Imputing Missing Values

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Imputing Missing Values

Rmetrics mailing list
This might be a very basic query for this erudite group. However, i am hopeful some help will be forthcoming nevertheless.I have a monthly time series of annualized t-bill rates on Indian markets. For some months, the values are missing randomly. I need to convert the annualized yields into daily as well as monthly yields. I have two questions:1. I am using package zoo. Which of the methods of NA imputations will be advisable for this series, viz., na.agggregate, na.locf, na.spline or na.approx etc.?2. Should the imputation be done on monthly annual yields and then the conversion to daily and monthly yields be performed or imputation be done afterwards?3. Are there better methods than above for this task?
I will be extremely grateful for comments. Thanks a ton. Regards,Pankaj
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Re: Imputing Missing Values

Frank-2
1)

I use na.locf to replace NAs from FRED. I believe na.rm=TRUE means next
observation is carried backward:

library(quantmod)
library(chron)


##
## Get DGS3MO Treasury yield from FRED
##

getSymbols('DGS3MO',src='FRED')
DGS3MO<-na.locf(DGS3MO/100.0,na.rm = TRUE)
tail(DGS3MO)
file_name <- "DGS3MO.csv"
write.zoo(DGS3MO, file = file_name, append = FALSE, quote = TRUE, sep = ",")
quit()

2)

Would you be so kind as to show what you are currently using to imply
yields? And what is your intended use for the implied daily/monthly data.

Thanks,

Frank
Chicago
-----Original Message-----
From: R-SIG-Finance [mailto:[hidden email]] On Behalf
Of Pankaj K Agarwal via R-SIG-Finance
Sent: Sunday, June 26, 2016 7:53 AM
To: R-sig-finance; R-Finance
Subject: [R-SIG-Finance] Imputing Missing Values

This might be a very basic query for this erudite group. However, i am
hopeful some help will be forthcoming nevertheless.I have a monthly time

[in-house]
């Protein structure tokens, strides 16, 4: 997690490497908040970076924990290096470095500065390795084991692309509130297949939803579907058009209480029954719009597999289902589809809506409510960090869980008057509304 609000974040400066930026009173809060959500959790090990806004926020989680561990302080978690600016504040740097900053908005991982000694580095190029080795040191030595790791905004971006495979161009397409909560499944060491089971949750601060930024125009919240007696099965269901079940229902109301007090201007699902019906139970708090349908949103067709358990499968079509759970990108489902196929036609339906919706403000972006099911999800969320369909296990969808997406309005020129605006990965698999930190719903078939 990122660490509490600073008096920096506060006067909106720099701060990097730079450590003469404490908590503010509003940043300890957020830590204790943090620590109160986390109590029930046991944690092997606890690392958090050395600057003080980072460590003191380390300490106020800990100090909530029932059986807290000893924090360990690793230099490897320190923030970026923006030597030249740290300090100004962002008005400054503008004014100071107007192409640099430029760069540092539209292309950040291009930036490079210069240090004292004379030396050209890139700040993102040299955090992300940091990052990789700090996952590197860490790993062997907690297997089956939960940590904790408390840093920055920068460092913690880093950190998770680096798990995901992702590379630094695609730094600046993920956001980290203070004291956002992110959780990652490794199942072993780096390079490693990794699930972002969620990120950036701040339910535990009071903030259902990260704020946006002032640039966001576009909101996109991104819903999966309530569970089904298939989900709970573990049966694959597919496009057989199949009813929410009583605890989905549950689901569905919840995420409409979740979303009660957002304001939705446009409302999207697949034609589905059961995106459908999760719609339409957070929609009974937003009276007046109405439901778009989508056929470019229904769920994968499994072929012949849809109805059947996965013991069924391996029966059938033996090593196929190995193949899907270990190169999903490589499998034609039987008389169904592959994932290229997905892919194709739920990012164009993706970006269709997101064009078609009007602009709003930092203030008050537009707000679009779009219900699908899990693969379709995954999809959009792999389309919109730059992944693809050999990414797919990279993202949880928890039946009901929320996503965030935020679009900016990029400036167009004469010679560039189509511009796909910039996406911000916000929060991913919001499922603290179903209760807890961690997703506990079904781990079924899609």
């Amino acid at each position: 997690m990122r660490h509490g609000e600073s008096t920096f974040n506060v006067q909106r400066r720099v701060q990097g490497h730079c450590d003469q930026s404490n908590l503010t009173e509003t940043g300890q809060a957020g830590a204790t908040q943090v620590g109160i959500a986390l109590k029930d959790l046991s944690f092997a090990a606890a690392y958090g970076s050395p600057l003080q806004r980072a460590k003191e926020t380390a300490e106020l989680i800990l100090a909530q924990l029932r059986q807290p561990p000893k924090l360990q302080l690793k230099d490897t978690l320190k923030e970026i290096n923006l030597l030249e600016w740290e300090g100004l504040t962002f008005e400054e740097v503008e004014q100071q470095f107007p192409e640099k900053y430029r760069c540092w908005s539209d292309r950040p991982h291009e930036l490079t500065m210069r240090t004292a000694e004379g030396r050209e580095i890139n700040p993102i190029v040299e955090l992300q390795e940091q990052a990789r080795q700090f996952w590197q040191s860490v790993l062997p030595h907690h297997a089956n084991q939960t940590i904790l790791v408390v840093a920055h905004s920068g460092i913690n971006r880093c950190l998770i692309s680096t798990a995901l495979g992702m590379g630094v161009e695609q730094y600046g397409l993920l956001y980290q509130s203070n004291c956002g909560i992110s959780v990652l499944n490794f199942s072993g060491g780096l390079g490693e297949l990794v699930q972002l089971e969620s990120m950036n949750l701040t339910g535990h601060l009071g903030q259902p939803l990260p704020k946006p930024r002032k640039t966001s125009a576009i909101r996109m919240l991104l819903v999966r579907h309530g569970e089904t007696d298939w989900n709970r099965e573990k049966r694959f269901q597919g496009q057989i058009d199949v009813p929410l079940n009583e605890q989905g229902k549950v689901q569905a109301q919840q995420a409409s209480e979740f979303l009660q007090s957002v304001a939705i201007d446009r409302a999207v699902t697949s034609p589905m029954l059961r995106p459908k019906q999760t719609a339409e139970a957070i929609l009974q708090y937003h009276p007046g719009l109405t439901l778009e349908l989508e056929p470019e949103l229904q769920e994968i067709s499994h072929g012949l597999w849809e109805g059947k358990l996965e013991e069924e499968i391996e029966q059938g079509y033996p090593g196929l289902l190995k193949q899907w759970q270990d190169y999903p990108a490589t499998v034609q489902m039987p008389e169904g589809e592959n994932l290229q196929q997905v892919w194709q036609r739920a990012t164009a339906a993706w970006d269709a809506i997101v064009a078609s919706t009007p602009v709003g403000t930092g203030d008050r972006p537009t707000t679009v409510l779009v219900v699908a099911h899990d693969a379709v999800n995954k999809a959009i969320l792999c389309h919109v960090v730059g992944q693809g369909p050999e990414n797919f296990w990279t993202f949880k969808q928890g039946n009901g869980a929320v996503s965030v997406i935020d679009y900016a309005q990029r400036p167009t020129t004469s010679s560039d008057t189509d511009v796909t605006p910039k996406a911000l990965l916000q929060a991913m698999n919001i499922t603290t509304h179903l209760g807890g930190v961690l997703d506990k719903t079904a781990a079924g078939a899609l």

series of annualized t-bill rates on Indian markets. For some months, the
values are missing randomly. I need to convert the annualized yields into
daily as well as monthly yields. I have two questions:1. I am using package
zoo. Which of the methods of NA imputations will be advisable for this
series, viz., na.agggregate, na.locf, na.spline or na.approx etc.?2. Should
the imputation be done on monthly annual yields and then the conversion to
daily and monthly yields be performed or imputation be done afterwards?3.
Are there better methods than above for this task?
I will be extremely grateful for comments. Thanks a ton. Regards,Pankaj
        [[alternative HTML version deleted]]

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-- Subscriber-posting only. If you want to post, subscribe first.
-- Also note that this is not the r-help list where general R questions
should go.

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Re: Imputing Missing Values

braverock
In reply to this post by Rmetrics mailing list
On Sun, 2016-06-26 at 12:53 +0000, Pankaj K Agarwal via R-SIG-Finance
wrote:

> This might be a very basic query for this erudite group. However, i am
> hopeful some help will be forthcoming nevertheless.I have a monthly
> time series of annualized t-bill rates on Indian markets. For some
> months, the values are missing randomly. I need to convert the
> annualized yields into daily as well as monthly yields. I have two